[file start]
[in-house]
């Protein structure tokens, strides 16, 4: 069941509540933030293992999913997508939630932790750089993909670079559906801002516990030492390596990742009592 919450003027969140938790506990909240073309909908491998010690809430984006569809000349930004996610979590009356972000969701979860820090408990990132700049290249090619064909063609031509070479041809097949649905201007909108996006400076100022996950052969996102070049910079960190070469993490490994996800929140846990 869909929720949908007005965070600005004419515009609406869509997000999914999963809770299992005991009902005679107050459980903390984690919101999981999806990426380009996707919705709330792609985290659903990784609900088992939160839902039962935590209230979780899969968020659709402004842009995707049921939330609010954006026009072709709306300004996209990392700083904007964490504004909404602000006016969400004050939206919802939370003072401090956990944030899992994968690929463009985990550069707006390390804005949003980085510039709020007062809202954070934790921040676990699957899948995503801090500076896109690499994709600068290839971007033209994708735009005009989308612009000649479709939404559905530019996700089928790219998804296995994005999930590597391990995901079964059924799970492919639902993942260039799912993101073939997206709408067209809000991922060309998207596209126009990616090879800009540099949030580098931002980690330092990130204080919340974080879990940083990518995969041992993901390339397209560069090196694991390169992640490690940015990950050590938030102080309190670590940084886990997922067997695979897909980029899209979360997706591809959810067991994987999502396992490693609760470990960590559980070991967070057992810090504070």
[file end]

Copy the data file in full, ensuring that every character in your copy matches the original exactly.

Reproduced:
[in-house]
């Protein structure tokens, strides 16, 4: 069941509540933030293992999913997508939630932790750089993909670079559906801002516990030492390596990742009592 919450003027969140938790506990909240073309909908491998010690809430984006569809000349930004996610979590009356972000969701979860820090408990990132700049290249090619064909063609031509070479041809097949649905201007909108996006400076100022996950052969996102070049910079960190070469993490490994996800929140846990 869909929720949908007005965070600005004419515009609406869509997000999914999963809770299992005991009902005679107050459980903390984690919101999981999806990426380009996707919705709330792609985290659903990784609900088992939160839902039962935590209230979780899969968020659709402004842009995707049921939330609010954006026009072709709306300004996209990392700083904007964490504004909404602000006016969400004050939206919802939370003072401090956990944030899992994968690929463009985990550069707006390390804005949003980085510039709020007062809202954070934790921040676990699957899948995503801090500076896109690499994709600068290839971007033209994708735009005009989308612009000649479709939404559905530019996700089928790219998804296995994005999930590597391990995901079964059924799970492919639902993942260039799912993101073939997206709408067209809000991922060309998207596209126009990616090879800009540099949030580098931002980690330092990130204080919340974080879990940083990518995969041992993901390339397209560069090196694991390169992640490690940015990950050590938030102080309190670590940084886990997922067997695979897909980029899209979360997706591809959810067991994987999502396992490693609760470990960590559980070991967070057992810090504070």